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Thinking Outside the Bin: 3 Innovative Bin-Picking Solutions from Startups

You may have seen on the news lately that some countries, including Germany, flew in seasonal farm workers to harvest their fruits and vegetables, despite pandemic-related travel restrictions. This left many of us wondering: We have come so far with technological advancement; why do robots that can pick our crops not exist already?

Alas, the act of picking, a relatively elementary task for humans, poses a great challenge for robots. In manufacturing, this manifests itself as the infamous bin-picking problem. The monotonous task of unloading a container one part at a time and sorting parts according to type may not seem complicated, but it is a problem so notorious that its solution has even been referred to as “the Holy Grail” of robotics.

The main reason is that robots can neither feel nor see in the same way humans can. Each instance in bin-picking is unique, as individual objects differ in terms of size, shape, texture, etc. Before it can perform picking, a robot has to carefully assess the piece and learn how to grasp it correctly. This process is repeated every time it encounters a new item. Unsurprisingly, achieving sufficient speed is a challenge, and there is a high potential for error. Without robots to carry out such tasks, valuable staff resources remain tied up, and productivity suffers.

Fortunately, people have been researching technological solutions for some time now, and there are many good offerings on the market. Here are three innovative solutions to the bin-picking problem, which are currently being offered by start-ups.

1. Universal gripping with granule-filled gripper and vacuum

Traditionally, gripper solutions have been based on the human hand, meaning they have tended to be multi-fingered. The large number of individual joints to control and the need for force-sensing creates complexity in terms of both software and hardware. Therefore, researchers have looked into alternative approaches, such as the use of a single mass of granular material instead of a hand-like gripper. This works because granular materials, such as sand, are able to transition between a soft or "unjammed" state to a hard or "jammed" state, facilitating universal gripping.

The jamming transition is utilised by FORMHAND, a young start-up and spin-off of the Technical University of Braunschweig, in their innovative technology. The unique design of their universal gripper consists of a granule-filled gripping cushion, combined with an electrically-generated vacuum. When the vacuum is applied, the granules become compact, and the gripper can grasp the target item. When the airflow is turned off, the gripper returns to its loose state, and the item is gently released. The beanbag-like design automatically adapts to the shape of complex objects, automating bin-picking tasks and freeing up employees for other, less monotonous work.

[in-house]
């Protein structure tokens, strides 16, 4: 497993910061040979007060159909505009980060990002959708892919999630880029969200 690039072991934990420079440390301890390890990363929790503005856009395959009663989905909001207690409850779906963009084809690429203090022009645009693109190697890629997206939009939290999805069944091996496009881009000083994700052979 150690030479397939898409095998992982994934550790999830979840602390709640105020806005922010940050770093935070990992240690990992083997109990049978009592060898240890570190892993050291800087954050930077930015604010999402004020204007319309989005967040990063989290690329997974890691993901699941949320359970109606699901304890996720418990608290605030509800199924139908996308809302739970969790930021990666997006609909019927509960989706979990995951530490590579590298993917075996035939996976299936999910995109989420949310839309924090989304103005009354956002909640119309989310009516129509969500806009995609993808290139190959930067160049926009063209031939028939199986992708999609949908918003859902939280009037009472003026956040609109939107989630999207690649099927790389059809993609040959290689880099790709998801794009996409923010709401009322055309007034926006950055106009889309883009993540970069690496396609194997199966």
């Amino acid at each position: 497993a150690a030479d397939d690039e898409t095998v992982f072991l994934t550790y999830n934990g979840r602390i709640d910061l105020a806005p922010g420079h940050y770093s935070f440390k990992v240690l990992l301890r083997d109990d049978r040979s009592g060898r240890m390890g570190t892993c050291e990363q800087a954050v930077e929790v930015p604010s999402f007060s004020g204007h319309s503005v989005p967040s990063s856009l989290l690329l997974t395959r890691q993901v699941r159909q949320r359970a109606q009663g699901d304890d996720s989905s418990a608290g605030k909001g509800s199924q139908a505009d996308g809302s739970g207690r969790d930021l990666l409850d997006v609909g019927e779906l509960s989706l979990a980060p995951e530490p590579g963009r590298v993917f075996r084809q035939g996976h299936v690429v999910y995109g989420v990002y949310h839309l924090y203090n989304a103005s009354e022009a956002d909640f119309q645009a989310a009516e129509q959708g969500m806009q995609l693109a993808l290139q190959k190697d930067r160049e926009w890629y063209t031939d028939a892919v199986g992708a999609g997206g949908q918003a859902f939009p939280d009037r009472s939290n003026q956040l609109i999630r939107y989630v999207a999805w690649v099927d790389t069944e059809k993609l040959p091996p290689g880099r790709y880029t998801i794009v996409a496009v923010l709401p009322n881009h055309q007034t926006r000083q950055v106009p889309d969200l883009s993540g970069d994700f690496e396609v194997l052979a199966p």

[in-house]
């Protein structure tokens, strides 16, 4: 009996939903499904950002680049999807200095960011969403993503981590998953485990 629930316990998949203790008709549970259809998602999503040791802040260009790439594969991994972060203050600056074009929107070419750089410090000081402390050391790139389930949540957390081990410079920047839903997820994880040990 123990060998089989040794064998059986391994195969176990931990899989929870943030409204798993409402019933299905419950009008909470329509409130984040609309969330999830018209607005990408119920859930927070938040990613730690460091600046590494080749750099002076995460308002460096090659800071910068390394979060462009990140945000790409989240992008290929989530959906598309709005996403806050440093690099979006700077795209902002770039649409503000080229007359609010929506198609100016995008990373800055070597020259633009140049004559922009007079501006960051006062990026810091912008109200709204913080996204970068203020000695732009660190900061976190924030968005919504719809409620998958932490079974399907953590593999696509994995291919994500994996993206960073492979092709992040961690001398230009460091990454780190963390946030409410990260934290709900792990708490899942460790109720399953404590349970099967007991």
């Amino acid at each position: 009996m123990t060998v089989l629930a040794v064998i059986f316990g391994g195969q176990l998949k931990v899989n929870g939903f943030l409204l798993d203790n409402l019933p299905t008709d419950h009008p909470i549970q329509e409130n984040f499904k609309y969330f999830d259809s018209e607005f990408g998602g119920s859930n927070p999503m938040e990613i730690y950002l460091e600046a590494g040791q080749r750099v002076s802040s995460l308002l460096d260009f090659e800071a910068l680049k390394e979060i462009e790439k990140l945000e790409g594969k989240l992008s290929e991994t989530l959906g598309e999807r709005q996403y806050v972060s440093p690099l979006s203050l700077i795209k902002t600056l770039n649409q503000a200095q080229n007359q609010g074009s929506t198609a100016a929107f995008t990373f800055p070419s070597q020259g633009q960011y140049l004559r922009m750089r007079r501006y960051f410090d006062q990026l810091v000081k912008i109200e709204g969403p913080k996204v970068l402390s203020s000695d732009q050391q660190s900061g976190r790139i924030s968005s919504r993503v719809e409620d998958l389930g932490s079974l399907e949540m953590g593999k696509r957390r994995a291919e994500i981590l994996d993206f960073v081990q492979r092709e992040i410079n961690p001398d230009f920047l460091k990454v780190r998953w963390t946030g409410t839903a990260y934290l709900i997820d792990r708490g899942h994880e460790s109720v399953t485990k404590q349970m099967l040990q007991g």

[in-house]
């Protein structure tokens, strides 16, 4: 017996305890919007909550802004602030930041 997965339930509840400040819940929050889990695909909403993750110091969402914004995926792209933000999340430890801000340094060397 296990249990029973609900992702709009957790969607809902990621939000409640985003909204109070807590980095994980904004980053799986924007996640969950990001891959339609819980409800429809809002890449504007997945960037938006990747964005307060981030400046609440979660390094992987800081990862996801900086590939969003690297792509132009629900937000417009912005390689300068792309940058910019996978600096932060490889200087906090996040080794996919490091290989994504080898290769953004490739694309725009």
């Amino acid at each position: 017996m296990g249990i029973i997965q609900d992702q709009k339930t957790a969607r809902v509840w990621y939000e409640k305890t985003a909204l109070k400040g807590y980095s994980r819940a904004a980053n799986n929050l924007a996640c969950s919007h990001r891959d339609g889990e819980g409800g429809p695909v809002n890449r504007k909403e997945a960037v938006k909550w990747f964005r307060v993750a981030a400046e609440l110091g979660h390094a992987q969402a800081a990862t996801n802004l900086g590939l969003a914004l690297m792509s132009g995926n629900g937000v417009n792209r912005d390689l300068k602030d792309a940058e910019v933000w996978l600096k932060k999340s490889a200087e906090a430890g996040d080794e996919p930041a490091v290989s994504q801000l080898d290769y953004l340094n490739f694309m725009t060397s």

2. 3D vision with stereo sensors

Just as many bin-picking solutions have tried to recreate the human hand, they have also focused on recreating human vision. In order for robots to perform bin-picking tasks effectively, they need to be able to detect unfamiliar objects with precision and to distinguish between similar objects. This is where 3D machine vision comes into play.

Founded in 2015 by former employees of the Institute of Robotics and Mechatronics at DLR, Munich-based start-up Roboception’s mission is to provide affordable 3D vision solutions. Their powerful stereo sensors allow robots to perceive their environment in real-time and accomplish a wide variety of tasks. The combination of accuracy and speed is achieved by the Semi-Global Matching (SGM) method. Unlike some market solutions, the interface is extremely user-friendly, requiring little prior knowledge of robotics. Sensor capabilities can be further enhanced when combined with the rc_reason software suite, which offers customisation for specific applications such as bin-picking.

3. Fast learning with AI-powered software

Another problem with random bin-picking is that robots require lengthy training in order to be able to grasp unfamiliar objects in an efficient manner. Advances in Machine Learning are allowing scalability and automation of the learning process. In other words, robots can learn much quicker than through conventional explicit-programming methods and perform better in unstructured environments.

San Francisco-based start-up Osaro produces AI software for automating the bin-picking process. With their software, Machine Learning facilitates rapid learning, making it ideal for high-velocity inventories. This AI-supported learning environment, combined with a superior vision system, enables accurate detection of even the most challenging objects. Gentle placement is also guaranteed, and robots can make quasi-independent decisions, with minimal supervision required from humans.

If technological solutions like those mentioned above are implemented, automated and error-free bin-picking can quickly become a reality on your shop floor. The associated benefits are numerous, from increased cycle times and improved OEE to improved workplace safety and more time for employees to complete other, less tedious tasks.

Still not sure how the latest bin-picking technologies or other Industrie 4.0 innovations could increase productivity in your production environment? If so, feel free to send us a message at info@rokin.tech with details of your problem. Drawing on our industry expertise and AI-enhanced search methods, we conduct extensive research and suggest the best technology solutions tailored to your specific situation.

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